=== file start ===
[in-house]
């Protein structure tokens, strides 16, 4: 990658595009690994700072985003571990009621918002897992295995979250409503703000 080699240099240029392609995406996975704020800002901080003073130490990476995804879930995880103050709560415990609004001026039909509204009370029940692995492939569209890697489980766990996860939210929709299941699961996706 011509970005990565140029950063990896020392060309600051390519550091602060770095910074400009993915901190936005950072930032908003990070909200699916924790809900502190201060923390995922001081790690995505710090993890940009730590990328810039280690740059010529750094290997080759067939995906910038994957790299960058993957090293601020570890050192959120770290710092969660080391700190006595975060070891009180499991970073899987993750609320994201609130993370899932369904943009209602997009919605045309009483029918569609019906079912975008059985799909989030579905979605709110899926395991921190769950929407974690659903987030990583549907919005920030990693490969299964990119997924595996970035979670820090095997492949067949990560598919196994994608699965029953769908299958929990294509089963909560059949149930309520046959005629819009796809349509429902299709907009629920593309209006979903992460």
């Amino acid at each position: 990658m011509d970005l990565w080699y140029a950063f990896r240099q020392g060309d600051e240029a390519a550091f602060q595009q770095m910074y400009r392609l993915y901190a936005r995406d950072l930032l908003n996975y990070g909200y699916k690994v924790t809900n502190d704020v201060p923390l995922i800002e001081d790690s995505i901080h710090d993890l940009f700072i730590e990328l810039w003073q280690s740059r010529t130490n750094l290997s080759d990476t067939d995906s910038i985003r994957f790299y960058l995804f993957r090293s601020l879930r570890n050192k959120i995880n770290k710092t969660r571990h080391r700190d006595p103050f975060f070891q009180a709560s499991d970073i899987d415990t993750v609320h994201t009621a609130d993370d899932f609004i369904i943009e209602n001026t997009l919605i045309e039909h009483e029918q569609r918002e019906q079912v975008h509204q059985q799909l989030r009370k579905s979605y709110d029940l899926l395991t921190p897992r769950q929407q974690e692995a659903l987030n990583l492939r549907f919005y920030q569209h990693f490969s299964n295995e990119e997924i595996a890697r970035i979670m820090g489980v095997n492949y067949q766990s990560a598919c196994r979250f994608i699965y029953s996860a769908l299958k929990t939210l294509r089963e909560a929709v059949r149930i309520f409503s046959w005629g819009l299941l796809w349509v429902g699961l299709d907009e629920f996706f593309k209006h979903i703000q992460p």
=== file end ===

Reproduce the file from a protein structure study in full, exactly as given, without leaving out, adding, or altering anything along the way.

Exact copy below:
[in-house]
């Protein structure tokens, strides 16, 4: 990658595009690994700072985003571990009621918002897992295995979250409503703000 080699240099240029392609995406996975704020800002901080003073130490990476995804879930995880103050709560415990609004001026039909509204009370029940692995492939569209890697489980766990996860939210929709299941699961996706 011509970005990565140029950063990896020392060309600051390519550091602060770095910074400009993915901190936005950072930032908003990070909200699916924790809900502190201060923390995922001081790690995505710090993890940009730590990328810039280690740059010529750094290997080759067939995906910038994957790299960058993957090293601020570890050192959120770290710092969660080391700190006595975060070891009180499991970073899987993750609320994201609130993370899932369904943009209602997009919605045309009483029918569609019906079912975008059985799909989030579905979605709110899926395991921190769950929407974690659903987030990583549907919005920030990693490969299964990119997924595996970035979670820090095997492949067949990560598919196994994608699965029953769908299958929990294509089963909560059949149930309520046959005629819009796809349509429902299709907009629920593309209006979903992460």
């Amino acid at each position: 990658m011509d970005l990565w080699y140029a950063f990896r240099q020392g060309d600051e240029a390519a550091f602060q595009q770095m910074y400009r392609l993915y901190a936005r995406d950072l930032l908003n996975y990070g909200y699916k690994v924790t809900n502190d704020v201060p923390l995922i800002e001081d790690s995505i901080h710090d993890l940009f700072i730590e990328l810039w003073q280690s740059r010529t130490n750094l290997s080759d990476t067939d995906s910038i985003r994957f790299y960058l995804f993957r090293s601020l879930r570890n050192k959120i995880n770290k710092t969660r571990h080391r700190d006595p103050f975060f070891q009180a709560s499991d970073i899987d415990t993750v609320h994201t009621a609130d993370d899932f609004i369904i943009e209602n001026t997009l919605i045309e039909h009483e029918q569609r918002e019906q079912v975008h509204q059985q799909l989030r009370k579905s979605y709110d029940l899926l395991t921190p897992r769950q929407q974690e692995a659903l987030n990583l492939r549907f919005y920030q569209h990693f490969s299964n295995e990119e997924i595996a890697r970035i979670m820090g489980v095997n492949y067949q766990s990560a598919c196994r979250f994608i699965y029953s996860a769908l299958k929990t939210l294509r089963e909560a929709v059949r149930i309520f409503s046959w005629g819009l299941l796809w349509v429902g699961l299709d907009e629920f996706f593309k209006h979903i703000q992460p």